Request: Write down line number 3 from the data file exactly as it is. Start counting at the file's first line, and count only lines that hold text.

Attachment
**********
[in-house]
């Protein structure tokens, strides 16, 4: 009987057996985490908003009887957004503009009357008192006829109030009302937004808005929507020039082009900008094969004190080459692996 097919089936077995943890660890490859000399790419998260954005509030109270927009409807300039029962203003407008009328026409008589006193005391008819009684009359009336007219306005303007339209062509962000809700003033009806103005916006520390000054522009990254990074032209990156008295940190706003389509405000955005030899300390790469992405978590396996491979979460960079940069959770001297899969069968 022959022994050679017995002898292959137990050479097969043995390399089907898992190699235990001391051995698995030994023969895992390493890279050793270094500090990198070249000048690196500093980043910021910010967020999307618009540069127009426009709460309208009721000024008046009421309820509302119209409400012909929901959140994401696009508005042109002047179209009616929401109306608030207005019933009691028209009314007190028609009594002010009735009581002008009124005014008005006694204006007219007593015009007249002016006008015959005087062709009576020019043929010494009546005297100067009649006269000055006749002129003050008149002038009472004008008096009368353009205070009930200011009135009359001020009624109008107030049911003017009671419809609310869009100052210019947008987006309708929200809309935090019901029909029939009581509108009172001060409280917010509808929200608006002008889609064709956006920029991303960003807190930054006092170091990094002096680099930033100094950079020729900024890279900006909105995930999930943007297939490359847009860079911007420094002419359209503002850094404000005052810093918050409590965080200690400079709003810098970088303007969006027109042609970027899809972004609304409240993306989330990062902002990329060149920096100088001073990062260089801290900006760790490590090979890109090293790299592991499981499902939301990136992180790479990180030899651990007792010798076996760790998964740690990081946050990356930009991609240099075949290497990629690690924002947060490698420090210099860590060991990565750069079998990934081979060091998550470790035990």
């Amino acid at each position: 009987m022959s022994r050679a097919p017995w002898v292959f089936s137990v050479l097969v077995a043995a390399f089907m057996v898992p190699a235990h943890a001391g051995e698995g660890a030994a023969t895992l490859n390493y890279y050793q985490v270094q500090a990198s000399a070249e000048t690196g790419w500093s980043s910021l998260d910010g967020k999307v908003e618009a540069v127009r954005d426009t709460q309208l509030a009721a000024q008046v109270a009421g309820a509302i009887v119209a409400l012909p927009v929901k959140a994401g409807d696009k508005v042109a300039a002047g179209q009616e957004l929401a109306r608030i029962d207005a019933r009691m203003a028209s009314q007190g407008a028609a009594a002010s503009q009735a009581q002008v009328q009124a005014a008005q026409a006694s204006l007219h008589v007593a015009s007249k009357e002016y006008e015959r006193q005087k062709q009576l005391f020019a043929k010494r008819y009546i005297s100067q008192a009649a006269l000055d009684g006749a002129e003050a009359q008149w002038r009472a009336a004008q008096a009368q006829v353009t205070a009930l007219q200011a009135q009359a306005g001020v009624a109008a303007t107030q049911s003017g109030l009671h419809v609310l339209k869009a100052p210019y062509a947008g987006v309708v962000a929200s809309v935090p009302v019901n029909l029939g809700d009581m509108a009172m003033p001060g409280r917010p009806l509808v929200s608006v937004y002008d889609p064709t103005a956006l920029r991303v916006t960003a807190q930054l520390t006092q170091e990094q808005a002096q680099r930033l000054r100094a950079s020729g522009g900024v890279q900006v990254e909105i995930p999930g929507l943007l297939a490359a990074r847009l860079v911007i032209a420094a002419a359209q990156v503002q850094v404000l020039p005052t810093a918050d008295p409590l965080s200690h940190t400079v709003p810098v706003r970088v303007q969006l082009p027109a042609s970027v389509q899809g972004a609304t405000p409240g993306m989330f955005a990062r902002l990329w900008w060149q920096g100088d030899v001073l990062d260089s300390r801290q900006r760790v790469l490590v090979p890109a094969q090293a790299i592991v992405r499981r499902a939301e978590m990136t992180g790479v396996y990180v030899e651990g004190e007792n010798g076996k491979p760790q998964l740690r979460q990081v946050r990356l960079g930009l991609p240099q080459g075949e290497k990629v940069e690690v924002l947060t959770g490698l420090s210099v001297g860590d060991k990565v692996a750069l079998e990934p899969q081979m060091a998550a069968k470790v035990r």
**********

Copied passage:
């Amino acid at each position: 009987m022959s022994r050679a097919p017995w002898v292959f089936s137990v050479l097969v077995a043995a390399f089907m057996v898992p190699a235990h943890a001391g051995e698995g660890a030994a023969t895992l490859n390493y890279y050793q985490v270094q500090a990198s000399a070249e000048t690196g790419w500093s980043s910021l998260d910010g967020k999307v908003e618009a540069v127009r954005d426009t709460q309208l509030a009721a000024q008046v109270a009421g309820a509302i009887v119209a409400l012909p927009v929901k959140a994401g409807d696009k508005v042109a300039a002047g179209q009616e957004l929401a109306r608030i029962d207005a019933r009691m203003a028209s009314q007190g407008a028609a009594a002010s503009q009735a009581q002008v009328q009124a005014a008005q026409a006694s204006l007219h008589v007593a015009s007249k009357e002016y006008e015959r006193q005087k062709q009576l005391f020019a043929k010494r008819y009546i005297s100067q008192a009649a006269l000055d009684g006749a002129e003050a009359q008149w002038r009472a009336a004008q008096a009368q006829v353009t205070a009930l007219q200011a009135q009359a306005g001020v009624a109008a303007t107030q049911s003017g109030l009671h419809v609310l339209k869009a100052p210019y062509a947008g987006v309708v962000a929200s809309v935090p009302v019901n029909l029939g809700d009581m509108a009172m003033p001060g409280r917010p009806l509808v929200s608006v937004y002008d889609p064709t103005a956006l920029r991303v916006t960003a807190q930054l520390t006092q170091e990094q808005a002096q680099r930033l000054r100094a950079s020729g522009g900024v890279q900006v990254e909105i995930p999930g929507l943007l297939a490359a990074r847009l860079v911007i032209a420094a002419a359209q990156v503002q850094v404000l020039p005052t810093a918050d008295p409590l965080s200690h940190t400079v709003p810098v706003r970088v303007q969006l082009p027109a042609s970027v389509q899809g972004a609304t405000p409240g993306m989330f955005a990062r902002l990329w900008w060149q920096g100088d030899v001073l990062d260089s300390r801290q900006r760790v790469l490590v090979p890109a094969q090293a790299i592991v992405r499981r499902a939301e978590m990136t992180g790479v396996y990180v030899e651990g004190e007792n010798g076996k491979p760790q998964l740690r979460q990081v946050r990356l960079g930009l991609p240099q080459g075949e290497k990629v940069e690690v924002l947060t959770g490698l420090s210099v001297g860590d060991k990565v692996a750069l079998e990934p899969q081979m060091a998550a069968k470790v035990r």